Anhydrous ammonia

Anhydrous ammonia: Handle with care

Anhydrous ammonia, ammonia that is nearly 100 percent pure, is commonplace in farmers’ chemical toolkits because it can be a cost-effective and efficient way to get much-needed nitrogen to crops early in their growth cycle, producing stronger plants and boosting yields. 

In its pure form, though, ammonia is very caustic, and that makes handling it a challenge. According to the Agency for Toxic Substances and Disease Registry, exposure to the chemical can cause irritation and serious burns on the skin and in the mouth, throat, and eyes, and can even result in blindness, lung damage, and fatal injury. If you’re going to be using anhydrous ammonia as part of your farming operation, you need to know the basics.

Storing it 

Because pure ammonia turns into vapor at −28 °F at normal atmospheric pressure, storing it in its liquid state requires extreme pressure or extremely low temperature. The Occupational Safety and Health Administration (OSHA) has strict guidelines governing these procedures. If you come into contact with anhydrous ammonia, you should be intimately familiar with them. 

  • Pressurized anhydrous ammonia must be stored in a container that maintains the required pressure of 250 psi. The tanks used for storage or transport should be carbon steel that can handle that kind of pressure.
  • Hoses attached to tanks must be rated at 350 psi.


Proper gear and clothing

  • NH3-rated goggles, preferably ventless; or full-face shield
  • Rubber gloves with long cuffs
  • Long sleeves and pants
  • No contact lenses, which can trap the gas and fuse to the eye

In case of exposure

Anhydrous ammonia’s effects on the human body depend on the amount of exposure and range from mild irritation to severe and permanent injury or death. While there is no antidote to ammonia poisoning, supportive treatment measures for exposure include airway management and lots of water. Each person working with the chemical should have a personal eyewash bottle, and every transport vehicle should carry a 5-gallon container of clean water.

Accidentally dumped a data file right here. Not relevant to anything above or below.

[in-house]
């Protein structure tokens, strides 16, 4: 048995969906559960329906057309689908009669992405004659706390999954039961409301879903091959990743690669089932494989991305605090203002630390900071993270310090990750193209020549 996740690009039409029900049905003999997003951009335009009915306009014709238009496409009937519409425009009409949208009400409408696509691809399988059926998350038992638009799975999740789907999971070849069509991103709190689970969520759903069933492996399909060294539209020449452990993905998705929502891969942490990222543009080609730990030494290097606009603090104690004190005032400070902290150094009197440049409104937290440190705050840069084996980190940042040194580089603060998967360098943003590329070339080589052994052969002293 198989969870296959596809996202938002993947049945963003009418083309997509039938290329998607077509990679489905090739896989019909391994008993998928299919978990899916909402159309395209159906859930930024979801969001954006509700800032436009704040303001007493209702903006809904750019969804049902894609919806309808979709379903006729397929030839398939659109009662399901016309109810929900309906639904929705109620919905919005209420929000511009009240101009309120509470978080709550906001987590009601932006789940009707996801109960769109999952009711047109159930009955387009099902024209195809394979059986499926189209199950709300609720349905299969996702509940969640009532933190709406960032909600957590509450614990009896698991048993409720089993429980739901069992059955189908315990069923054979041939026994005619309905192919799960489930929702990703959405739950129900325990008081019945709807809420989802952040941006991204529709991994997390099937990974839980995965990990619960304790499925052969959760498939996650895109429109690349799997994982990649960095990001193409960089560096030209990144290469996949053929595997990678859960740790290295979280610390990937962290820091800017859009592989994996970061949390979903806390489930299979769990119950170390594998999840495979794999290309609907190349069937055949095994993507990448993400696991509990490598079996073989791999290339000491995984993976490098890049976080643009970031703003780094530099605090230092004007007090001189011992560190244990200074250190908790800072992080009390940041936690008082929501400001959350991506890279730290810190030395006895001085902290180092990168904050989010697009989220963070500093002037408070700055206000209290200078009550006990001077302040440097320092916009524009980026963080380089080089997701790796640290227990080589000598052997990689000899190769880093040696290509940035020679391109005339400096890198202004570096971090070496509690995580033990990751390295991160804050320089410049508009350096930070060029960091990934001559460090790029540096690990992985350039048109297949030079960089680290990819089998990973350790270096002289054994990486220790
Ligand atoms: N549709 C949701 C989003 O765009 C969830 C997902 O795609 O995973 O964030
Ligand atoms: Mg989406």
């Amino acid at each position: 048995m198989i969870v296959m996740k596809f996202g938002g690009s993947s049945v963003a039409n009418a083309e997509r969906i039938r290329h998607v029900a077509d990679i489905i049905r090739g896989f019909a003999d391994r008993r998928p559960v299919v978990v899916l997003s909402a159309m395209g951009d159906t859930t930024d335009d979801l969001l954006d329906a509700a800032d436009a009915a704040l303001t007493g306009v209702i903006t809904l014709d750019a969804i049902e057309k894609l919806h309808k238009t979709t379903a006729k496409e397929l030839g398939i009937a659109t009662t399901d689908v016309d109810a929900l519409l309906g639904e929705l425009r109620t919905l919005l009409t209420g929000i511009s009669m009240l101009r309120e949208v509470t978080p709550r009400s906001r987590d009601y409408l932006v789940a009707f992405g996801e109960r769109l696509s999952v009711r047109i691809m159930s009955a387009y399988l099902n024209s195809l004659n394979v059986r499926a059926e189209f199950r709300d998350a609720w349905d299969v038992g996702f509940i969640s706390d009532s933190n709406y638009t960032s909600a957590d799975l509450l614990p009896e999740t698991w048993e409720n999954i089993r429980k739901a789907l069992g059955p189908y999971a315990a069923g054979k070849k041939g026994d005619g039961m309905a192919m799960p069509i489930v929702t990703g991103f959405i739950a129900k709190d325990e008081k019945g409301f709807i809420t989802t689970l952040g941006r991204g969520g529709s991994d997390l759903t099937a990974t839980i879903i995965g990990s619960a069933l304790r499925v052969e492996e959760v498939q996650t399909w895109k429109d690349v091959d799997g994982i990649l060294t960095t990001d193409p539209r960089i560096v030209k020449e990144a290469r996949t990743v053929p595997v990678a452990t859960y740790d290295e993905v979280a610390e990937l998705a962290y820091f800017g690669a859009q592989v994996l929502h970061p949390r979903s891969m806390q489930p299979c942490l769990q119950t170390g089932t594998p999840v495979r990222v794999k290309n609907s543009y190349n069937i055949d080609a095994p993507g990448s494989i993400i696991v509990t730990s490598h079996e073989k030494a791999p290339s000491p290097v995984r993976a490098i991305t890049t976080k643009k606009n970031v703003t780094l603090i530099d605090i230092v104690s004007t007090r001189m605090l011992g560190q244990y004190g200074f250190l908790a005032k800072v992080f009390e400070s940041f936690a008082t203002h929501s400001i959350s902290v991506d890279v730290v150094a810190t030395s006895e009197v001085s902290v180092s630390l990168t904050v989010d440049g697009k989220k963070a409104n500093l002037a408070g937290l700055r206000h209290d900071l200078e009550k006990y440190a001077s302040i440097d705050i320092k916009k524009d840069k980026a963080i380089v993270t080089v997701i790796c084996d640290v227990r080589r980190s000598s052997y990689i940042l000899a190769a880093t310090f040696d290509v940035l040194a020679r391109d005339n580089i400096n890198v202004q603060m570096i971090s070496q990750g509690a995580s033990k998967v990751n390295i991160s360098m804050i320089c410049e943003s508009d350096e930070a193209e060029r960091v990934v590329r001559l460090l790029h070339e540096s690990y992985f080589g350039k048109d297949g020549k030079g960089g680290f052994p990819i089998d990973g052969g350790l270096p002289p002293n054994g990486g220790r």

According to Ag Safety and Health, here are some key things to know:

  • If someone gets ammonia in their mouth or nostrils, the areas should be copiously irrigated with clean water for at least 15 minutes.
  • If ammonia is ingested, the victim should drink milk or water to dilute it.
  • Remove any contaminated clothing unless it is frozen to skin
  • Seek professional medical attention immediately, making sure medical staff are aware that the victim was exposed to anhydrous ammonia.
  • Ointments can intensify the damage
  • If water is not available, another non-toxic liquid, like juice, milk, or cold coffee can be used.

It’s also important to have water on hand to mitigate fire risk. Ammonia is not easily flammable, but as it is stored under such enormous pressure, if a fire should occur where it’s stored, the results can be catastrophic. Water can cool ammonia containers that have caught fire or reduce the concentration of ammonia vapor in case of accidental release.


The information included here was obtained from sources believed to be reliable, however Grinnell Mutual Reinsurance Company and its employees make no guarantee of results and assume no liability in connection with any training, materials, suggestions, or information provided. It is the user’s responsibility to confirm compliance with any applicable local, state, or federal regulations. Information obtained from or via Grinnell Mutual Reinsurance Company should not be used as the basis for legal advice and should be confirmed with alternative sources. 

Sources: The American National Standards Institute (ANSI); Bayer; Compressed Gas Association (CGA); The Fertilizer Institute; Minnesota Department of Agriculture; OSHA; Centers for Disease Control and Prevention